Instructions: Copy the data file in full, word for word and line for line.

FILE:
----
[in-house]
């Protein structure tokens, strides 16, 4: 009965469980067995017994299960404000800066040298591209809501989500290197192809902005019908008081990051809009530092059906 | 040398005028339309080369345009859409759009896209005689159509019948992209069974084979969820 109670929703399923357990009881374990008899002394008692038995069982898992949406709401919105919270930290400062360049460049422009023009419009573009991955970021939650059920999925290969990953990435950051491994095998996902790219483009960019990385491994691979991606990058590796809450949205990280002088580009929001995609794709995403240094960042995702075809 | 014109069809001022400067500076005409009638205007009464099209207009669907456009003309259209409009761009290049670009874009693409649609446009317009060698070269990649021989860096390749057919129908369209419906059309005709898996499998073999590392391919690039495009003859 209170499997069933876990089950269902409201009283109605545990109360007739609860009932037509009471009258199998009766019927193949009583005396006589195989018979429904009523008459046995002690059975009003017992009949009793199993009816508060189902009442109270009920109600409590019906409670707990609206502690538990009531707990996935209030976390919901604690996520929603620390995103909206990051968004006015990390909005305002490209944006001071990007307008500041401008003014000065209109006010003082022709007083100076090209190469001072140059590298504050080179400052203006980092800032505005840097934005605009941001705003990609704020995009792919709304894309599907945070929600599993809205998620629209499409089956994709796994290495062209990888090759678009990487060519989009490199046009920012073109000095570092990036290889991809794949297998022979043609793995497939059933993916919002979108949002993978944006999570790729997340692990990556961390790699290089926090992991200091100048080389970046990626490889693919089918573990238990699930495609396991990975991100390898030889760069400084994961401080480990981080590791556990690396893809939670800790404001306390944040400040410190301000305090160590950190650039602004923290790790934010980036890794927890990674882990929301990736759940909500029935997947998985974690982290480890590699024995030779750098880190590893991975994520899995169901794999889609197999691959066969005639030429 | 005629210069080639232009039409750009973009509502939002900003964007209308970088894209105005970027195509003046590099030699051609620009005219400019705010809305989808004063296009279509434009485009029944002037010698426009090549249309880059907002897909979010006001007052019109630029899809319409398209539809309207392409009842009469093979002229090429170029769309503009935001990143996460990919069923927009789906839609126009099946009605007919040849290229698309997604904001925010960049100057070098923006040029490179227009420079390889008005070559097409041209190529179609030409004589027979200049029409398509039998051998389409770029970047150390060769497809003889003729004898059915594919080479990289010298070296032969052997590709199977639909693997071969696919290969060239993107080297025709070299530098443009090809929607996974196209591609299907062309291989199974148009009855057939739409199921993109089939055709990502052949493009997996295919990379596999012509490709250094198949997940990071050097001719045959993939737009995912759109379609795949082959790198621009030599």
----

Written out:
[in-house]
């Protein structure tokens, strides 16, 4: 009965469980067995017994299960404000800066040298591209809501989500290197192809902005019908008081990051809009530092059906 | 040398005028339309080369345009859409759009896209005689159509019948992209069974084979969820 109670929703399923357990009881374990008899002394008692038995069982898992949406709401919105919270930290400062360049460049422009023009419009573009991955970021939650059920999925290969990953990435950051491994095998996902790219483009960019990385491994691979991606990058590796809450949205990280002088580009929001995609794709995403240094960042995702075809 | 014109069809001022400067500076005409009638205007009464099209207009669907456009003309259209409009761009290049670009874009693409649609446009317009060698070269990649021989860096390749057919129908369209419906059309005709898996499998073999590392391919690039495009003859 209170499997069933876990089950269902409201009283109605545990109360007739609860009932037509009471009258199998009766019927193949009583005396006589195989018979429904009523008459046995002690059975009003017992009949009793199993009816508060189902009442109270009920109600409590019906409670707990609206502690538990009531707990996935209030976390919901604690996520929603620390995103909206990051968004006015990390909005305002490209944006001071990007307008500041401008003014000065209109006010003082022709007083100076090209190469001072140059590298504050080179400052203006980092800032505005840097934005605009941001705003990609704020995009792919709304894309599907945070929600599993809205998620629209499409089956994709796994290495062209990888090759678009990487060519989009490199046009920012073109000095570092990036290889991809794949297998022979043609793995497939059933993916919002979108949002993978944006999570790729997340692990990556961390790699290089926090992991200091100048080389970046990626490889693919089918573990238990699930495609396991990975991100390898030889760069400084994961401080480990981080590791556990690396893809939670800790404001306390944040400040410190301000305090160590950190650039602004923290790790934010980036890794927890990674882990929301990736759940909500029935997947998985974690982290480890590699024995030779750098880190590893991975994520899995169901794999889609197999691959066969005639030429 | 005629210069080639232009039409750009973009509502939002900003964007209308970088894209105005970027195509003046590099030699051609620009005219400019705010809305989808004063296009279509434009485009029944002037010698426009090549249309880059907002897909979010006001007052019109630029899809319409398209539809309207392409009842009469093979002229090429170029769309503009935001990143996460990919069923927009789906839609126009099946009605007919040849290229698309997604904001925010960049100057070098923006040029490179227009420079390889008005070559097409041209190529179609030409004589027979200049029409398509039998051998389409770029970047150390060769497809003889003729004898059915594919080479990289010298070296032969052997590709199977639909693997071969696919290969060239993107080297025709070299530098443009090809929607996974196209591609299907062309291989199974148009009855057939739409199921993109089939055709990502052949493009997996295919990379596999012509490709250094198949997940990071050097001719045959993939737009995912759109379609795949082959790198621009030599």